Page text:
On a hot and sweaty July night in downtown Minneapolis, America’s oldest motorcycle manufacturer pulled the wraps off a low slung, blacked out affair.
They told us it was mean, badass and stripped down. They told us it was refined from hundreds of drawings. And that it would expand the appeal of the Indian brand a step or two away from traditional buyers, and lure a younger demographic. They also told us the bike would be called the Scout Bobber.
I feel for the group of minds that signed off the Bobber name. No matter how clear the design, or how capable the bike, they must have known that tagging it a ‘Bobber’ was going to generate a backlash. After all, a bobber is by definition a custom bike.
Or maybe not. Sales of Triumph’s solo-seated iteration certainly aren’t suffering—and Hinckley flat out scripted ‘bobber’ on it. And as for ‘scrambler’…well, that’s a best-selling lifestyle brand now.
This newest Scout has a decidedly muscular stance to it. The lack of chrome is a welcome change in my eyes and, thanks to a shorter pair of shocks in the rear, the Bobber seriously hugs the ground.
The Scout chassis is seriously well sorted, so the Bobber is underpinned by a solid riding platform.
Up front, a nacelle surrounds the round headlight, and there are bar-end mirrors mounted to the flat-track style handlebars. It wears the requisite chopped fenders (which undoubtedly convinced the committee of its new moniker) and is delivered with a two-tone leather solo seat.
Aside from the suspension changes, the differences between the Bobber and the regular Scout are purely cosmetic.
This isn’t a bad thing: the Scout chassis is seriously well sorted, so the Bobber is underpinned by a solid riding platform. It doesn’t jiggle like Jell-O when pushed and provides more rider feedback than most cruisers on market. And the engine packs the sort of punch that will have you pushing, all the damn time.
Once in the saddle, the bend in my knee tells me that the controls aren’t as far forward as those on the Scout I took south of the border. In fact, they sit 1.5-inches closer to mid-placement, which is a good thing—because the stretch to the wider, flatter bars is increased a touch.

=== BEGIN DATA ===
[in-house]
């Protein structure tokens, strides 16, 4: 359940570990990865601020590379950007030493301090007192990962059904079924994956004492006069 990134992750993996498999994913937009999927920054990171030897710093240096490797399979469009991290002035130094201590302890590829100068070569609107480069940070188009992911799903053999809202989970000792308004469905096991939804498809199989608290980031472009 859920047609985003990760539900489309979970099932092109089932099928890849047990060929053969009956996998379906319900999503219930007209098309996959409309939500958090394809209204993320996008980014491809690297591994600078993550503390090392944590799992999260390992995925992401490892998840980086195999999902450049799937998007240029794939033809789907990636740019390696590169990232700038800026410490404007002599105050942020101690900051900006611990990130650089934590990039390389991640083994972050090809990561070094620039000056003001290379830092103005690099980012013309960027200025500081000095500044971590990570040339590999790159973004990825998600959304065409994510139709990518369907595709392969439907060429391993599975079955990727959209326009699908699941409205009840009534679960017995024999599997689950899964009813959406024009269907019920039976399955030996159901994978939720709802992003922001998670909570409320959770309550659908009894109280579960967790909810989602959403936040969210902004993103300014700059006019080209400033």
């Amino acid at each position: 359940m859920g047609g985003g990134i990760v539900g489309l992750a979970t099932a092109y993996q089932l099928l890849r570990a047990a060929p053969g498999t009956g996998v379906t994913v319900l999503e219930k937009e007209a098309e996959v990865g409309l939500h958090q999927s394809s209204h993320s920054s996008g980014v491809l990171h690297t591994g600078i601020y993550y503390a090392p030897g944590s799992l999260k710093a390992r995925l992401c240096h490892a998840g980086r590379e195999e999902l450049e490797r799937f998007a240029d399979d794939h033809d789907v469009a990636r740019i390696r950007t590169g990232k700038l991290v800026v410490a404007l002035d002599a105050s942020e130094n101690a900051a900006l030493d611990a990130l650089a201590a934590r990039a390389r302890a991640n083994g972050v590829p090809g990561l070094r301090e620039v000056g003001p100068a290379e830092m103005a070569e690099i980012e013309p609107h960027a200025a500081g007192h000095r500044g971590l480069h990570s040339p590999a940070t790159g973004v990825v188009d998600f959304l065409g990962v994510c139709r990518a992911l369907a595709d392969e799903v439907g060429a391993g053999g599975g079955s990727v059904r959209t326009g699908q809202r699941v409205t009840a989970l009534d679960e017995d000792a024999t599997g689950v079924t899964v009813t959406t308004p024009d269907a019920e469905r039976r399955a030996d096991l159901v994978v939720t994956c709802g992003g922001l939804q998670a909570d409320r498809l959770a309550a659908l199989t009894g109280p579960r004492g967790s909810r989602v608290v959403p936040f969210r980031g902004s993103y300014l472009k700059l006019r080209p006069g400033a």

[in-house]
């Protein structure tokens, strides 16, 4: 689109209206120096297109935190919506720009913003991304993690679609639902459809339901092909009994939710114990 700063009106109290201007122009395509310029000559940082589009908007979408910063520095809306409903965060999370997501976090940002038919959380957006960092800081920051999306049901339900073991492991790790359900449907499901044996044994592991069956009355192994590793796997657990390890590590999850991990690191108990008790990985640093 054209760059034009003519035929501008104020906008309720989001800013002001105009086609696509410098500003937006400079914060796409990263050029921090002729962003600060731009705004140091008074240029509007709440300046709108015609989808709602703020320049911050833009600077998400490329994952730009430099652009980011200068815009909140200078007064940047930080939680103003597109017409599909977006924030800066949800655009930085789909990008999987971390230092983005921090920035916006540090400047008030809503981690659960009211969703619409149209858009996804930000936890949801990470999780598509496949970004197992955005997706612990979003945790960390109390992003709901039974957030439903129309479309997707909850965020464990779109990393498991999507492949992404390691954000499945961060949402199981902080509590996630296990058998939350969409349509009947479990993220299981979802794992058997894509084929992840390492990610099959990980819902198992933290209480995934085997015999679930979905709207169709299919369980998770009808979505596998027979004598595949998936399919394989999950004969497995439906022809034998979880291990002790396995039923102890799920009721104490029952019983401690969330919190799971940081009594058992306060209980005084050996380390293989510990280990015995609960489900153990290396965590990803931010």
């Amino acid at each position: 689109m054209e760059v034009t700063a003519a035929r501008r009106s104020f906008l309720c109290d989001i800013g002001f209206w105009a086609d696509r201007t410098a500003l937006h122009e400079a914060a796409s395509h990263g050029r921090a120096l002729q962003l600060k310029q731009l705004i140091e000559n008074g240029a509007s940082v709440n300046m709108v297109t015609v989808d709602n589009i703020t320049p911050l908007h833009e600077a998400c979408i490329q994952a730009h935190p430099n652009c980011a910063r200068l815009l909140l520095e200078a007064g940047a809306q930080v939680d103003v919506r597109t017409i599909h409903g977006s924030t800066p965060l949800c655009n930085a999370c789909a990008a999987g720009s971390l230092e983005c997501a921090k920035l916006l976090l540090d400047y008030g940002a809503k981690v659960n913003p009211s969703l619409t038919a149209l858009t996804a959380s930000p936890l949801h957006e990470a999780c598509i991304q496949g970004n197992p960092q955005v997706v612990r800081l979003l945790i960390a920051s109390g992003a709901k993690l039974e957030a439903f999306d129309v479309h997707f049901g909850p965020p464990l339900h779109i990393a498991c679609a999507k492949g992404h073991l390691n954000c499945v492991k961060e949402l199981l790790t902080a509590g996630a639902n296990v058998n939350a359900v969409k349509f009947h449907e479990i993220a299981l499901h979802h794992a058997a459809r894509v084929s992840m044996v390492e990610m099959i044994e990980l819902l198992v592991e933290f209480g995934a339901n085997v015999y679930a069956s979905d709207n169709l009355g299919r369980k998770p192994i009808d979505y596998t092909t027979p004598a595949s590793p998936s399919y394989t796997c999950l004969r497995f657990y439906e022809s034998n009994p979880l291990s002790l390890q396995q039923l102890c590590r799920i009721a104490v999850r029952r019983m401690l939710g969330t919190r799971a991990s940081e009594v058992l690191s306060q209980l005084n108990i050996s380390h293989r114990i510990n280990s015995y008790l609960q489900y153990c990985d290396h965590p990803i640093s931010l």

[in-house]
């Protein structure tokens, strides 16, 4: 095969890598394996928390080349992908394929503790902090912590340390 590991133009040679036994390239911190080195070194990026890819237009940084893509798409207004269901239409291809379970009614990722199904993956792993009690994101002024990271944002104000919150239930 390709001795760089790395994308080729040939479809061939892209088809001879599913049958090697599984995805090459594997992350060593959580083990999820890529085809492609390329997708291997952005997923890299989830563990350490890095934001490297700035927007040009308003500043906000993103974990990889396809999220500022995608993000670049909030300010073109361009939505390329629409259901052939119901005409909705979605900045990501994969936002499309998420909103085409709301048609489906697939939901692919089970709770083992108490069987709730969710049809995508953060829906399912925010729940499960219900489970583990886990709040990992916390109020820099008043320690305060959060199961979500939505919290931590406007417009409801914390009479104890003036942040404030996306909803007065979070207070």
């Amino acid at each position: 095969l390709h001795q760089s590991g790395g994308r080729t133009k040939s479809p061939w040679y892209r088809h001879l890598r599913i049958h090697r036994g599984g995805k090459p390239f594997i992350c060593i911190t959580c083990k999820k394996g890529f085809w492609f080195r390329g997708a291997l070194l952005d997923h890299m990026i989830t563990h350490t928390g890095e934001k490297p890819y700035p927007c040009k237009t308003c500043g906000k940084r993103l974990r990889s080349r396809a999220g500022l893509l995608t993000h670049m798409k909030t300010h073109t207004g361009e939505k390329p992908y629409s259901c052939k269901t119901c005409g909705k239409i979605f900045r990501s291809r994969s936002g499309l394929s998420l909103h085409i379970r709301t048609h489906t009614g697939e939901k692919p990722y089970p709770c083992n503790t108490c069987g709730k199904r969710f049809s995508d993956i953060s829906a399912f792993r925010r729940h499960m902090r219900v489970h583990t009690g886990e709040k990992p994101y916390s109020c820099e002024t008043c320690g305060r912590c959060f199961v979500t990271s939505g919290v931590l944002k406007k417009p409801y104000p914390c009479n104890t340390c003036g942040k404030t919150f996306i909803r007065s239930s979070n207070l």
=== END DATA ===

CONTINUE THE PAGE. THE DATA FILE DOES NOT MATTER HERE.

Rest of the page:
On silky smooth pavement, you can grip it and rip it and the Bobber rewards.
It creates an aggressive rider triangle that is best suited to bar-hopping and short blasts around town. Which is exactly where you’ll be riding it most of the time.
Any plans for touring on the Bobber will be quickly stymied by those ergos, and the shape of the stock seat. It locks you into position and doesn’t yield any real room for adjustment. There were points in the ride where you could see almost everyone in the group plant their ankles onto the pegs to relieve some cramping, but even that didn’t save my arse and spine.
On silky smooth pavement, you can grip it and rip it and the Bobber rewards. The lowered stance and firmer ride is communicative and steady. The engine pulls like a freight train through what I can only guess was the entire rev range. A tach can be toggled for on the speedo’s digital display but I wasn’t bothered to look down. Once outside Minneapolis’ grid pattern my eyes were locked on linking lines though the land o’ lakes rural outskirts.
Pushing it through some sweepers, the 29 degrees of lean angle continuously announced itself, via scraping metal and a show of sparks. If you’re wondering, that translates to 60 mph for on-ramps, 30 mph runs through roundabouts, and a grin about 4-inches wide.
It was the grin that remained when I turned back to look at the beast. My knees were sore, my back was aching and my ass kept me standing for the rest of the night.
But it didn’t really matter.
For all the full report, more details, hi-res photos and technical information, read the original article on Bike-Exif; Excerpts republished here by permission.
Rider shots by Barry Hathaway.